Hagelkörner auf einem Golfplatz

Extreme weather in Germany on the rise

Water shortages, heavy rainfall and erosion as well as fallen trees will continue to hinder the operation of golf courses in Germany, possibly even to an increased extent. Climate change is altering the intensity and frequency of weather extremes in Germany, as clearly documented by recent research findings from the German Weather Service (DWD) at the 13th Extreme Weather Congress in Hamburg on September 27, 2023. “We need to better prepare for the catastrophic consequences of extreme weather such as droughts, forest fires, floods – which sometimes occur in combination,” says Tobias Fuchs, DWD’s climate and environment director.

The results presented in the DWD’s annual fact paper (“What we know today about extreme weather in Germany”) paint an alarming picture in terms of extreme weather in Germany. The annual mean temperature here has risen by about 1.7 degrees Celsius since DWD measurements began in 1881, which is significantly higher than the global average of about 1.1 degrees Celsius.


In the research report, a clear trend emerges in the statistics on heat extremes and heat waves. The number of hot days with a maximum temperature of at least 30 degrees Celsius has tripled since the 1950s and currently averages nine days. Many regions are experiencing a massive accumulation of heat waves. The DWD projects that if greenhouse gas emissions continue unabated, there will be a significant increase in hot days from 2031-2060. In southern Germany, there were considerably more (ten to 20 more hot days) than in northern Germany (five to ten).

Increased heat stress in cities is another finding from DWD research. In 2023, Germany also recorded the fifth warmest summer in DWD records. Nine of the ten warmest years since 1881 occurred since 2000.


With the springs and summers becoming drier and drier, the issue of drought is also coming to the forefront of reports. Due to the high temperatures in the summer half-year with simultaneously decreasing precipitation, plants start evaporation earlier on the one hand. This means that soils dry out faster in the spring and more in the summer.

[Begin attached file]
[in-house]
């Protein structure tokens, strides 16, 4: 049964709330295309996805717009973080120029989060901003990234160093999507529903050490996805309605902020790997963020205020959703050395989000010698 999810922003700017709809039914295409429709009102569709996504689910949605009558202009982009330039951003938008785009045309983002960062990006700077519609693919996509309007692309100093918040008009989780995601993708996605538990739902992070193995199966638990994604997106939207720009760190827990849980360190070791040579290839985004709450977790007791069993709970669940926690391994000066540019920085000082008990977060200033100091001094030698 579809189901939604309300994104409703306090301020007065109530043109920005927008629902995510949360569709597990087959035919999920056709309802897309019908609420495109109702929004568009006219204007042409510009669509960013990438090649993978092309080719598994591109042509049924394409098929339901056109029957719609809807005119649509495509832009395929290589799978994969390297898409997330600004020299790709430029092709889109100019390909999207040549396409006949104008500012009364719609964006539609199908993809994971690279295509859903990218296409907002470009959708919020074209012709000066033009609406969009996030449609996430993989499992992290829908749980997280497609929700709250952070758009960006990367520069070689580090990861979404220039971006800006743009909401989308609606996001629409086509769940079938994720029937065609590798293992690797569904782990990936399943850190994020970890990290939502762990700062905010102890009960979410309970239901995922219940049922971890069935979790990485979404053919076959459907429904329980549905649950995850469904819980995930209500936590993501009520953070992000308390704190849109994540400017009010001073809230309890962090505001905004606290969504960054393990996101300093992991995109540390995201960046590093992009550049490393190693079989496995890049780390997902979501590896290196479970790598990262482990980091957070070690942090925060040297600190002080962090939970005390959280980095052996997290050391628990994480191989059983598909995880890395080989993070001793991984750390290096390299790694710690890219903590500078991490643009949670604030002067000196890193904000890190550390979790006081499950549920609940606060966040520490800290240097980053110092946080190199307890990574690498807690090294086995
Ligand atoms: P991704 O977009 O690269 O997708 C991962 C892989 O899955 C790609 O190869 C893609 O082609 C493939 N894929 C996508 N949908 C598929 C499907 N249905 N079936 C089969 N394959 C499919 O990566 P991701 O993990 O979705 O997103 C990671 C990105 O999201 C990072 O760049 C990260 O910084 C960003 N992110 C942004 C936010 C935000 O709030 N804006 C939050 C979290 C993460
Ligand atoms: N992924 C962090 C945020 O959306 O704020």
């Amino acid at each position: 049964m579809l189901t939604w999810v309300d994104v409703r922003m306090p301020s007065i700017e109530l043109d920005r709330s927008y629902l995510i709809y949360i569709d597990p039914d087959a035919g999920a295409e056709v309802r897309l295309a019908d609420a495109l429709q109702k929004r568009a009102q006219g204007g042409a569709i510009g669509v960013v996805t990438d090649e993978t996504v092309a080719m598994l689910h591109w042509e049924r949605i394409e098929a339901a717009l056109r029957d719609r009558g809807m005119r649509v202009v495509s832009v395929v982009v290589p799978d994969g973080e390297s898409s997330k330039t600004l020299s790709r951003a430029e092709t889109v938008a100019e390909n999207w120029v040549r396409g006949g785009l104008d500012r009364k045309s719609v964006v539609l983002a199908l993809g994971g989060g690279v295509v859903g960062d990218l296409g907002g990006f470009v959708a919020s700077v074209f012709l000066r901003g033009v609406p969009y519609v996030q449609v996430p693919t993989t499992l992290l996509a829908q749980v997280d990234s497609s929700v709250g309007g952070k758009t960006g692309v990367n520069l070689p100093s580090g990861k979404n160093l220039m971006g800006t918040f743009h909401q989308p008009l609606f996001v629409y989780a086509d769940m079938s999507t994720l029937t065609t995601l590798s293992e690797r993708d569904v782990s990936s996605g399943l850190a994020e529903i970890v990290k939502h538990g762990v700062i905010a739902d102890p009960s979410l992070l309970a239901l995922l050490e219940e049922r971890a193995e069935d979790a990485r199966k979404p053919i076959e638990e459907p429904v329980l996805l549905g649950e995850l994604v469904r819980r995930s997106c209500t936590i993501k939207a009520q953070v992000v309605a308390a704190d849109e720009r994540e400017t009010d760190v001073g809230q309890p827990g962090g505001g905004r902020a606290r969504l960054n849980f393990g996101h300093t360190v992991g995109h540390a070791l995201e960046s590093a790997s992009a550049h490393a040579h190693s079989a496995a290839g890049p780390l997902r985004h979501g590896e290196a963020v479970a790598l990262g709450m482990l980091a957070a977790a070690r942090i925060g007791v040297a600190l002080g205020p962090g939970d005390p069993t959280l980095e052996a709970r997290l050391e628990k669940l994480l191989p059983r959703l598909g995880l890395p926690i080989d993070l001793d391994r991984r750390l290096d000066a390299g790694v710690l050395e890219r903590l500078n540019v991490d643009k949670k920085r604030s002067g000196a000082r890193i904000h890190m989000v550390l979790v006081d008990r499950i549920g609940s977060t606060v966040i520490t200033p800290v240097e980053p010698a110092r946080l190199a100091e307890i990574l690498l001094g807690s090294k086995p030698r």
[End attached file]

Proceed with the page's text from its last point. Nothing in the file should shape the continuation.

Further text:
This is also confirmed by the DWD figures from the period of the last ten to 15 years. Thus, 2022 with low soil moisture (for 0 – 60 cm below grass) indicates that the record low soil moisture year of 2018 was not so unique after all, and similar droughts are likely to occur more regularly now.

Heavy rain

In Germany, severe thunderstorms with squalls, hail and extreme precipitation are almost part of everyday life. In view of the increasing number of floods, it is hardly surprising that clear developments in the area of heavy rain (Level 3; severe weather for heavy or continuous rain by the DWD) are also observed here. Although there has been little change in the number of days with precipitation of 20 mm or more over the period 1951 to 2022 (3% increase). But for some regions, the figures indicate an increase in the frequency of heavy precipitation events, even though there is still a need for research in the area of heavy precipitation at the DWD and no conclusions can be drawn here at present about an increase in extreme events in connection with climate change due to a short time series.

According to the DWD, however, there is clear evidence of an increase in winter precipitation of 27% since 1881.
Percent. Warming seas and oceans and rising sea levels are creating an increased risk of increased storm surges, which could affect coastal regions in particular in the future.

Status quo and outlook

“According to the experts, 2023 represents the year when the development of extreme weather events has reached a level where there is no longer any possibility of denying climate change and human causes,” the press release for the 13th Extreme Weather Congress puts it. The scientists urge resolute climate protection as well as decisive action in the area of adaptation and the irreversible consequences of further global warming. In particular, an indirect effect on food security, drinking water availability and biodiversity is pointed out here.

According to the experts, the Paris framework agreement is considered a failure. Nevertheless, the DWD experts are trying to spread optimism. “We must not bury our heads in the sand. If we massively protect the climate now by transforming to climate neutrality, we can slow down global warming. In view of the recent catastrophes, we can see: Every tenth of a degree already counts,” says Fuchs.

More information at: www.dwd.de